The idea of solar roads has been dismissed by many as being impractical. But that didn’t stop China from opening one for testing today, joining the ranks of France, Holland, and other countries giving it a shot.
In Jinan, the capital of the northeastern Shandong province, traffic is now rolling over a stretch of expressway that’s also generating electricity from the sun, according to state-run CCTV (link in Chinese). Extending for 1 km (0.6 miles), the stretch is made of three layers: transparent concrete on the top, photovoltaic panels in the middle, and insulation on the bottom. The area covered comes out to 5,875 square meters (63,200 sq ft).
A stretch of solar in Jinan. (CCTV/Screengrab)
China is billing the project as the world’s first photovoltaic highway. In late 2016, a village in France opened what it claimed was the world’s first solar-panel road, running for about the same length as China’s new stretch though covering about half the area. In 2014, the Netherlands built a bike path embedded with solar panels.
The Jinan stretch includes two lanes and an emergency lane and is designed for both electricity generation and public transport, according to Zhang Hongchao, a project designer and transportation engineering expert at China’s Tongji University interviewed by CCTV. He said the expressway could handle 10 times more pressure than the normal asphalt variety and in a year generate 1 million kWH of electricity, which will be used to power street lights and a snow-melting system on the road. It’s also designed to supply power to charging stations for electric vehicles, should those be added in the future.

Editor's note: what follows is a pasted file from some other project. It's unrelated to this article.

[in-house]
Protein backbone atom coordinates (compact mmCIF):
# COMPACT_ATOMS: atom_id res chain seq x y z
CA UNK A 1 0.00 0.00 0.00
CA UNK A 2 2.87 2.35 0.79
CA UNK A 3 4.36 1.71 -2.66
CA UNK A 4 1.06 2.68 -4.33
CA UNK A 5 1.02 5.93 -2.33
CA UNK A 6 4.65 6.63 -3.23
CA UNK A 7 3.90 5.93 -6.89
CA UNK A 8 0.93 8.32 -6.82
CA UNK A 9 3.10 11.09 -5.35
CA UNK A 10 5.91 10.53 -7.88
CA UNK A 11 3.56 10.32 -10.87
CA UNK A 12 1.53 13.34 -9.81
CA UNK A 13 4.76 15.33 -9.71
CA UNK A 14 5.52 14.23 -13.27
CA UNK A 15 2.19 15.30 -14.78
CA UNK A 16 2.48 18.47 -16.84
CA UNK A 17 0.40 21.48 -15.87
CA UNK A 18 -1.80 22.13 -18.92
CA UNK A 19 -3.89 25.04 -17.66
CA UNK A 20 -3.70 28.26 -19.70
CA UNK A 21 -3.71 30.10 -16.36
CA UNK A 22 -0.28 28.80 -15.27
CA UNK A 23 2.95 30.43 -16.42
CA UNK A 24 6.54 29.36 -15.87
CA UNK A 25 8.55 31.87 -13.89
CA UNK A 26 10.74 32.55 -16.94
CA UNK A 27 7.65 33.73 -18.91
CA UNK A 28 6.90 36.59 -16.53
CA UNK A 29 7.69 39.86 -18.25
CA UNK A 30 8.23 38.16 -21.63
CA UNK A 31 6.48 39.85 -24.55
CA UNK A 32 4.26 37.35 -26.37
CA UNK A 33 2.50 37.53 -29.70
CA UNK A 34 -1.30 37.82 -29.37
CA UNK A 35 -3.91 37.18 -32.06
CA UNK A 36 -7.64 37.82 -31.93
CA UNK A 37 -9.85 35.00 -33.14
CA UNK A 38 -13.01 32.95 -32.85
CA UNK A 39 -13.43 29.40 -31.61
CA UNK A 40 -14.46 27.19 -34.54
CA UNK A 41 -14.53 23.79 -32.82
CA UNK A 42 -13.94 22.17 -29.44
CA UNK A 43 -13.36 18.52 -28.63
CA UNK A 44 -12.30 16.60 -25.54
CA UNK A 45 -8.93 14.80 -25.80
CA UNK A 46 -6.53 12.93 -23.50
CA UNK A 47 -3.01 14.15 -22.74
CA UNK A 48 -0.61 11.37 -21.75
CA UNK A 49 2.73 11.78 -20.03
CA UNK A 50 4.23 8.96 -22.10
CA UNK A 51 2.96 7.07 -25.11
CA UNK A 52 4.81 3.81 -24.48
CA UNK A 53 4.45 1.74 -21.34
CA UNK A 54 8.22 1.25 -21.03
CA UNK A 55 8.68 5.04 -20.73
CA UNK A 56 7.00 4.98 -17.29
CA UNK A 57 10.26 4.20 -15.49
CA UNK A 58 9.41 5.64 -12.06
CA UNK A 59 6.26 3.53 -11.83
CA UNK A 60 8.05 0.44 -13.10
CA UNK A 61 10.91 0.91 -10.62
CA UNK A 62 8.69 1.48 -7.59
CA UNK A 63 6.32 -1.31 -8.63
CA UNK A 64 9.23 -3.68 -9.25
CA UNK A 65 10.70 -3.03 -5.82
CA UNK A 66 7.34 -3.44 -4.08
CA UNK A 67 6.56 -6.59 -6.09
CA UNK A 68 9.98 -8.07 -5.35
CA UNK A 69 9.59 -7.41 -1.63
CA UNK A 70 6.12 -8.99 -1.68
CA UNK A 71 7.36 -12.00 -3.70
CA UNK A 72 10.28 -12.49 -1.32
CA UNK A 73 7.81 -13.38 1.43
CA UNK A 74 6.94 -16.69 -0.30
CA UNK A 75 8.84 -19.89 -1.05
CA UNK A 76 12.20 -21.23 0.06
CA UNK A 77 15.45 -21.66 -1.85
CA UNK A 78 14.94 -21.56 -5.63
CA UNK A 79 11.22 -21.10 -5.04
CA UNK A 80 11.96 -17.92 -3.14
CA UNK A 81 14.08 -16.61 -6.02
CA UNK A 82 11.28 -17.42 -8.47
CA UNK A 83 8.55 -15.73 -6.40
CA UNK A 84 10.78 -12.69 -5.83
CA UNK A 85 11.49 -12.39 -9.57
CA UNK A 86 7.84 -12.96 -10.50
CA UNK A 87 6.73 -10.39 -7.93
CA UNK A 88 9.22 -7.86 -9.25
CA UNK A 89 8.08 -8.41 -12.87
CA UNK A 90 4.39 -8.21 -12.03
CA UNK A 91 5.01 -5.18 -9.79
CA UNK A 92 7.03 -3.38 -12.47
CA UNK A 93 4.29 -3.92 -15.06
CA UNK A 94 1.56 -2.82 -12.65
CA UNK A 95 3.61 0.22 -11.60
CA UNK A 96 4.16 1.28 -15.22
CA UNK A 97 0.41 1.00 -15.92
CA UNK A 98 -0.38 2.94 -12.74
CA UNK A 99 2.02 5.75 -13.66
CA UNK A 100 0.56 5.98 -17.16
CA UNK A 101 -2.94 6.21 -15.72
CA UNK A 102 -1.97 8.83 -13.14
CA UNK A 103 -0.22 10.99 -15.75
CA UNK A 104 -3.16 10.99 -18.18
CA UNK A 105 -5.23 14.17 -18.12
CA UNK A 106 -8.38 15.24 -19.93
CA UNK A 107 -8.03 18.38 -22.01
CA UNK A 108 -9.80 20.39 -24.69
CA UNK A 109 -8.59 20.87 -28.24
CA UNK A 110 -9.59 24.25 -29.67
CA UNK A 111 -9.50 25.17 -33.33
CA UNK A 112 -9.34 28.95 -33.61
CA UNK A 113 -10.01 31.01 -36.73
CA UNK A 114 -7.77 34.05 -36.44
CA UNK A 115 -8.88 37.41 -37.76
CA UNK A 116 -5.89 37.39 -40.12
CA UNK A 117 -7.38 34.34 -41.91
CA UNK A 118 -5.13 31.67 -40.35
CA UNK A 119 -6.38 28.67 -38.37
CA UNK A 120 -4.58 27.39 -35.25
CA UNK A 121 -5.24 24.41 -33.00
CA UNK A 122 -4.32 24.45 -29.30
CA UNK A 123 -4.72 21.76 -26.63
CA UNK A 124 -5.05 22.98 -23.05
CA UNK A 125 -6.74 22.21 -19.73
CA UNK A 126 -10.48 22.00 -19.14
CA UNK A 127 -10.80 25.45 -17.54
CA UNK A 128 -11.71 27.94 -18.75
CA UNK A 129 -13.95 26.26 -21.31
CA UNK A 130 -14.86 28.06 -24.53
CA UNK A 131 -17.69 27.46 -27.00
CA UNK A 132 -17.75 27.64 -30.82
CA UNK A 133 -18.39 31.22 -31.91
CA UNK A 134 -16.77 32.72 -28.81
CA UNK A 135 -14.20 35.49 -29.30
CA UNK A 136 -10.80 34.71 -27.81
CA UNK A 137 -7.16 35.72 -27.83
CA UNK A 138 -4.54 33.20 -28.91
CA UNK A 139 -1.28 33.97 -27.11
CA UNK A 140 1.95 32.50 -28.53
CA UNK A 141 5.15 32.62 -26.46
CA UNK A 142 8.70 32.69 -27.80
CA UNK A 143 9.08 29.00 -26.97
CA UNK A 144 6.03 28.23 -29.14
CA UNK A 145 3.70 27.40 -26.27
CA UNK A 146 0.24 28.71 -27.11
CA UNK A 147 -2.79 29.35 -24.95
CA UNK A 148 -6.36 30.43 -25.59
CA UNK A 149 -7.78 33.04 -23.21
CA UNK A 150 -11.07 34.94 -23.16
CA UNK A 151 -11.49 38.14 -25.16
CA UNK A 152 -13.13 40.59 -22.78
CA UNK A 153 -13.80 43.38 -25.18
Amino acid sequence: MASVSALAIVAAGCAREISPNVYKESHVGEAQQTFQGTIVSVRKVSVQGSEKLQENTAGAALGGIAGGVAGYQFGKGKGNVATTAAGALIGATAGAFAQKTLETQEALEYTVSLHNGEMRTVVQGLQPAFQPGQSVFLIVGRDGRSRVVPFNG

But it might be a while before the project can expand, he noted, as the road cost around 3,000 yuan ($458) per sq m, significantly higher than regular streets.
Still, the project signals China’s solar-power ambitions. Last year the country became the world’s top solar-energy producer, boosting its photovoltaic capacity to around 78 gigawatts, and it’s aiming for 105 by 2020. China’s eastern city of Huainan, meanwhile, operates the world’s biggest floating solar project, which could eventually power 94,000 homes.